Michael John Grist writes weird science fiction and fantasy stories with a dark, surreal humor. His stories have been published in two pro-level magazines, Clarkesworld and Beneath Ceaseless Skies, as well as in numerous smaller publications.
His inspirations include bizarre modern art, exploring real life ruins (the ‘haikyo’ of Japan), breaking tech and the coming singularity, and great authors such as:
- Orson Scott Card, Haruki Murakami, David Gemmell, H.P.Lovecraft, Alan Garner, John Christopher, Paul Biegel, etc…
To date Michael has published two stories in pro-level magazines:
- The Bells of Subsidence (Clarkesworld #66 March 2012), which tells a Forrest Gumpian love story across the massive sweep of super-string space, where vast spaceships named Bells ‘planck’ their way through the depths seeking connection, and a lost and lonely girl named Aliqa is seeking the boy she will never forget.
- Bone Diamond (Beneath Ceaseless Skies #75 Aug 2011), which describes an alt history ancient Egypt where a lowly bone-jeweller morphs into a mass murderer under the pharaoh’s brutal thumb, after discovering diamonds growing within the bones of an alligator.
While many of his other stories have appeared in semi-pro and paying magazines, such as:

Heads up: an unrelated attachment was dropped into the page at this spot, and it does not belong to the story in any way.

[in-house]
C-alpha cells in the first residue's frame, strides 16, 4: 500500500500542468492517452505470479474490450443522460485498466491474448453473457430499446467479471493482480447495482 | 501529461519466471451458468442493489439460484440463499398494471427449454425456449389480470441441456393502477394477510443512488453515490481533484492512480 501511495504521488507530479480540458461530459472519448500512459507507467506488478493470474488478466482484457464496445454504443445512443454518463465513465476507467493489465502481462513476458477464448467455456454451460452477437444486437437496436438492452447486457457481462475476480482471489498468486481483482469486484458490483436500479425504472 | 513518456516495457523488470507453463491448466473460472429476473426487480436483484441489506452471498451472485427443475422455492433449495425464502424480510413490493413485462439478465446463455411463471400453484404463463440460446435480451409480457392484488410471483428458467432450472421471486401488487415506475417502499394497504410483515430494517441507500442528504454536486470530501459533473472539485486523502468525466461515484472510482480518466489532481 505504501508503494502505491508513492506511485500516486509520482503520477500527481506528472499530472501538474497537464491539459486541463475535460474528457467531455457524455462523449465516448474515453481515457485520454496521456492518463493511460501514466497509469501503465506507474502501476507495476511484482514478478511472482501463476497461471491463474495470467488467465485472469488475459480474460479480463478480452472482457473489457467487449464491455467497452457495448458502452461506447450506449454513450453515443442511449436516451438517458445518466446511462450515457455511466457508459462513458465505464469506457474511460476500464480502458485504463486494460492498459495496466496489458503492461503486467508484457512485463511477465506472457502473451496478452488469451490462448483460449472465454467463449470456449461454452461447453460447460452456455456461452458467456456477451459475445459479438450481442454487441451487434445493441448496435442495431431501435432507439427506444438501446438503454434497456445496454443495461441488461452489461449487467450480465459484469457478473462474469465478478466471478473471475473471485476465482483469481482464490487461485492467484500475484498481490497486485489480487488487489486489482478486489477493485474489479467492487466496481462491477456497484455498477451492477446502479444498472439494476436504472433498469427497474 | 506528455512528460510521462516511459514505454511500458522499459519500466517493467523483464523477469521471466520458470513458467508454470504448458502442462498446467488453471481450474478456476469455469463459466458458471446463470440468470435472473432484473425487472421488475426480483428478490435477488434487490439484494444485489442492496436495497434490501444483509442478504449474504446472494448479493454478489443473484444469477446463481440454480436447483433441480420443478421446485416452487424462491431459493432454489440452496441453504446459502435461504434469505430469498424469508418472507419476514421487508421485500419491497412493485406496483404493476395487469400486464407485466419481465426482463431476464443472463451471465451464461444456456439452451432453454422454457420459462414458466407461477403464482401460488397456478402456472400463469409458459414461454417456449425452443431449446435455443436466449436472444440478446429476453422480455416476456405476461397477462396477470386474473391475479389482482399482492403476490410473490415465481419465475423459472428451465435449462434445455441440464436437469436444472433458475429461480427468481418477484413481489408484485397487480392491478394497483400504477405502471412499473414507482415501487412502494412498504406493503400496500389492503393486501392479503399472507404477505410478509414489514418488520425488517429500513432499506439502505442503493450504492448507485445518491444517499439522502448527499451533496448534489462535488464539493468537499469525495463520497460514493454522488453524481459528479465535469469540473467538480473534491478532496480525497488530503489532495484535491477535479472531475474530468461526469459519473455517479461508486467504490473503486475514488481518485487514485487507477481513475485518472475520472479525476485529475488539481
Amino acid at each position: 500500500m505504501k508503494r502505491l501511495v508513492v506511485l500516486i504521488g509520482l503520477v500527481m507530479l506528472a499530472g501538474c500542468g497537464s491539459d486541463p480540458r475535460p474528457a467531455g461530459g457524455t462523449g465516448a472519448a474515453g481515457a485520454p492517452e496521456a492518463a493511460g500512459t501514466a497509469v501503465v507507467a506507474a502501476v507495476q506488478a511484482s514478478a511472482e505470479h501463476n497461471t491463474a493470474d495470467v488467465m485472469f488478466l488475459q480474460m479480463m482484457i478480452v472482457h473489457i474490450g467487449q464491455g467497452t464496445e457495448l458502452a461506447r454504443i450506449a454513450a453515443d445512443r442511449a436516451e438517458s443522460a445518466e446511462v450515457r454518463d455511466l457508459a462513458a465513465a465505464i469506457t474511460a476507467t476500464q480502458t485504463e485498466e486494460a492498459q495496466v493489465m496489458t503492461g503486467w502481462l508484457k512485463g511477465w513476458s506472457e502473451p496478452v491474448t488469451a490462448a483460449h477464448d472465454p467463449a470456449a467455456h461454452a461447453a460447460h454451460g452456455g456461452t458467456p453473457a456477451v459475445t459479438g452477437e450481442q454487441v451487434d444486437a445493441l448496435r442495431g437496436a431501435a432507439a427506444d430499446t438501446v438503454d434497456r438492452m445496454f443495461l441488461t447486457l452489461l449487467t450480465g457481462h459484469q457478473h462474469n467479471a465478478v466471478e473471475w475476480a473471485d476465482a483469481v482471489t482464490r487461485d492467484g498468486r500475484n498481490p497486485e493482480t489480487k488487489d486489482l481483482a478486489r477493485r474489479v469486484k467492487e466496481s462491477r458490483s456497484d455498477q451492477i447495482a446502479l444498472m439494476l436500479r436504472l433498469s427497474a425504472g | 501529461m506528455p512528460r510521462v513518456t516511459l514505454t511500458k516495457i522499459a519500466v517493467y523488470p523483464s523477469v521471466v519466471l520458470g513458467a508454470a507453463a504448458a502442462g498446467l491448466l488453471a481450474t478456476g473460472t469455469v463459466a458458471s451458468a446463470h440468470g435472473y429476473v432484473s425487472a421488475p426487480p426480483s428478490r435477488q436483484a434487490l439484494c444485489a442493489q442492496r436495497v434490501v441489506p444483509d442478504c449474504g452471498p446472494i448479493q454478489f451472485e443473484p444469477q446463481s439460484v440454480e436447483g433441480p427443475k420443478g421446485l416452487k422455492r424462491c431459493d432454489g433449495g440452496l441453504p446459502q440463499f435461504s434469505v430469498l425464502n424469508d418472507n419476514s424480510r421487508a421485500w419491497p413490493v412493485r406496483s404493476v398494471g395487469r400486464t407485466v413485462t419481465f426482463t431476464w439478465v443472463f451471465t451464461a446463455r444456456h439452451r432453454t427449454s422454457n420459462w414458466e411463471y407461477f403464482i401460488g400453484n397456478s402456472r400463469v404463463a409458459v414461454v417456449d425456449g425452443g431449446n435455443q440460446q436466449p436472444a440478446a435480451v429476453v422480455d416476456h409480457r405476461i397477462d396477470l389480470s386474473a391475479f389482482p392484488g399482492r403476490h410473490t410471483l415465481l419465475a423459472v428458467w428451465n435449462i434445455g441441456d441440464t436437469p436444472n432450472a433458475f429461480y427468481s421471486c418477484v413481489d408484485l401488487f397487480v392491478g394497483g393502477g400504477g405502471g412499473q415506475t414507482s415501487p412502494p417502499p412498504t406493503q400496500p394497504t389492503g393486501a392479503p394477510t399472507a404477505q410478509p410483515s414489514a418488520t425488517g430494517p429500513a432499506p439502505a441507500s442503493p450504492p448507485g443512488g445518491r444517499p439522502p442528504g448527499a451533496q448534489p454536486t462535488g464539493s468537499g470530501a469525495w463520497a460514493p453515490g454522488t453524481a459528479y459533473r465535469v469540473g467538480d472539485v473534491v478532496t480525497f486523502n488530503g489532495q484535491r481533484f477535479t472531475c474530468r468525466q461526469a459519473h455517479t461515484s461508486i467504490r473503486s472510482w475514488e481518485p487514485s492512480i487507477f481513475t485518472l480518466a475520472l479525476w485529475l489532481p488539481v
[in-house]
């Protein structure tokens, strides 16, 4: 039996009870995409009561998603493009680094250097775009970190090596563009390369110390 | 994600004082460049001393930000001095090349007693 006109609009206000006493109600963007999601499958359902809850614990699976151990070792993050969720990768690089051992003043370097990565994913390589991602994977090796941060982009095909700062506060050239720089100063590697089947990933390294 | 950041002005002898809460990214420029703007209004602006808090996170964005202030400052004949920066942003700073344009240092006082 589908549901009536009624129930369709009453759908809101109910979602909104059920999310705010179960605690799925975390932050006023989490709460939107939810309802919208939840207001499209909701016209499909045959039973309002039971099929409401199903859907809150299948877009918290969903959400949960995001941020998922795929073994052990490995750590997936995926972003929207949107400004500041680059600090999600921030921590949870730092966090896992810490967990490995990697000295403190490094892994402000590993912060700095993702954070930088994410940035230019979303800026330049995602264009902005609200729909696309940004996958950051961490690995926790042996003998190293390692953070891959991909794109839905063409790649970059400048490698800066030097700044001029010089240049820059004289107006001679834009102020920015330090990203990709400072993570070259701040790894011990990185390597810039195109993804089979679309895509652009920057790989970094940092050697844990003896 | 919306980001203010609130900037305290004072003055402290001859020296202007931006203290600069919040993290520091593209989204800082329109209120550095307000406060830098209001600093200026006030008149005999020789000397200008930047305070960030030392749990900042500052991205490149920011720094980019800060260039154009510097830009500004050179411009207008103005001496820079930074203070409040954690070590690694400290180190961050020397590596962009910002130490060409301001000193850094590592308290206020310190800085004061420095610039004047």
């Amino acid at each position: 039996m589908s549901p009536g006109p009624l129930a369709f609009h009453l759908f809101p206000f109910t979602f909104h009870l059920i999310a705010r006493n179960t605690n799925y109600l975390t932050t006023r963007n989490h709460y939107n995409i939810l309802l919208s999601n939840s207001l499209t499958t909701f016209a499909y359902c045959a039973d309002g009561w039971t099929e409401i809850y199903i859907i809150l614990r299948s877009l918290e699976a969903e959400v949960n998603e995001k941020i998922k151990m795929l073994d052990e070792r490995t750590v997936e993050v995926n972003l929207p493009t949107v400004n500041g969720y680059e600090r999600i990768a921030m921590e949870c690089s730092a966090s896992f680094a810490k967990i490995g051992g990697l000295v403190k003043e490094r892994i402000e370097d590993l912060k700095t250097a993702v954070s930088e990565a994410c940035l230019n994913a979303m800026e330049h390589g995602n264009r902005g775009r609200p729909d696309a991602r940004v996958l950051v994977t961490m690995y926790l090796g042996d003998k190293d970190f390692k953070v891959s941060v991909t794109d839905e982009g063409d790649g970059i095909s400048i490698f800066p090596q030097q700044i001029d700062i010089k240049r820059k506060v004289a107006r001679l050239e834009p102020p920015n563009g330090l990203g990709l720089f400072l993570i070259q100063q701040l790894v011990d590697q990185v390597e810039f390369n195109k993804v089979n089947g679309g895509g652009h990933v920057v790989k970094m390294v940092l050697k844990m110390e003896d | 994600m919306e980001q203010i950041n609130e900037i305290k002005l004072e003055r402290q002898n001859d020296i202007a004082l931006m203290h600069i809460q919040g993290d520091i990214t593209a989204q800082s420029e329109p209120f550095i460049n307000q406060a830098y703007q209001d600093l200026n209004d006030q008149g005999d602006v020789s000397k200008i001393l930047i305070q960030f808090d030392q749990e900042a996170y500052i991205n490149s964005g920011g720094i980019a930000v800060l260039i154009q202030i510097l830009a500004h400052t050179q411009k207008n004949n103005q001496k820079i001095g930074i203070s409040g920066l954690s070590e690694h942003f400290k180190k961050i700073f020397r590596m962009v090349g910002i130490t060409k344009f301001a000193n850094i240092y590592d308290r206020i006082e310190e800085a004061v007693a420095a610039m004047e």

- Cullsman #9 : upcoming (Andromeda Spaceways May 2012)
- Sky Painter (Something Wicked #11 July 2011)
- Freemantle Mons (Something Wicked #9 Feb 2009)
- You can see Michael’s most recent published stories here.
- You can learn more about him on the About page.
- You can read many of his published stories in the Bibliography.
Michael is currently submitting a fantasy novel to agents, SAINT IGNIFER’S RISE. It’s set in a bizarre industrial city, about a boy condemned to death for the fate written in his scars.
Here are some artist’s concepts from the novel- first is Sen, covered in intricate scars. Next is street-savvy Mare with her half-head. Then the Balast Gellick, then Feyon Gravaile.
- You can learn more about this fantasy world here.
Critics have (so kindly) said…
…a vivid example of a realm where fear rules more strongly even than greed.
- Lois Tilton of Locus Online, on Bone Diamond.
What can I say about this work? The dialogue is salty as a damask whore. The world it takes place in has a disturbingly familiar foreignness that is never forced. It reverberates with verisimilitude without being portentous. You could call it allegorical biblical fantasy or literary tour de force. I call it simply a damn fine read.
- Theodore Rorschalk, on Celibate Jayne the Hammerhand
Michael John Grist successfully uses an ‘opposites’ concept, slightly exotic dialog, and at times sing-songy description to draw the reader through to the main attraction–a powerful and moving story of redemption.
- Melissa Palladino, on Celibate Jayne the Hammerhand
In [this story] … an old clock stops, and the people for whom it is a fixture are surprised to discover that the sun fails to rise and time fails to move forward without it. In the best tale of this issue, Freemantle Mons must discover why the sun refuses to rise and what it means not just for the city, but also for him.
- The Fix, on Freemantle Mons the Leviathan Smile
Thoughts on writing
In this series you can take the lid off Michael’s head and peek inside the thoughts of a developing writer as he works to hone his craft.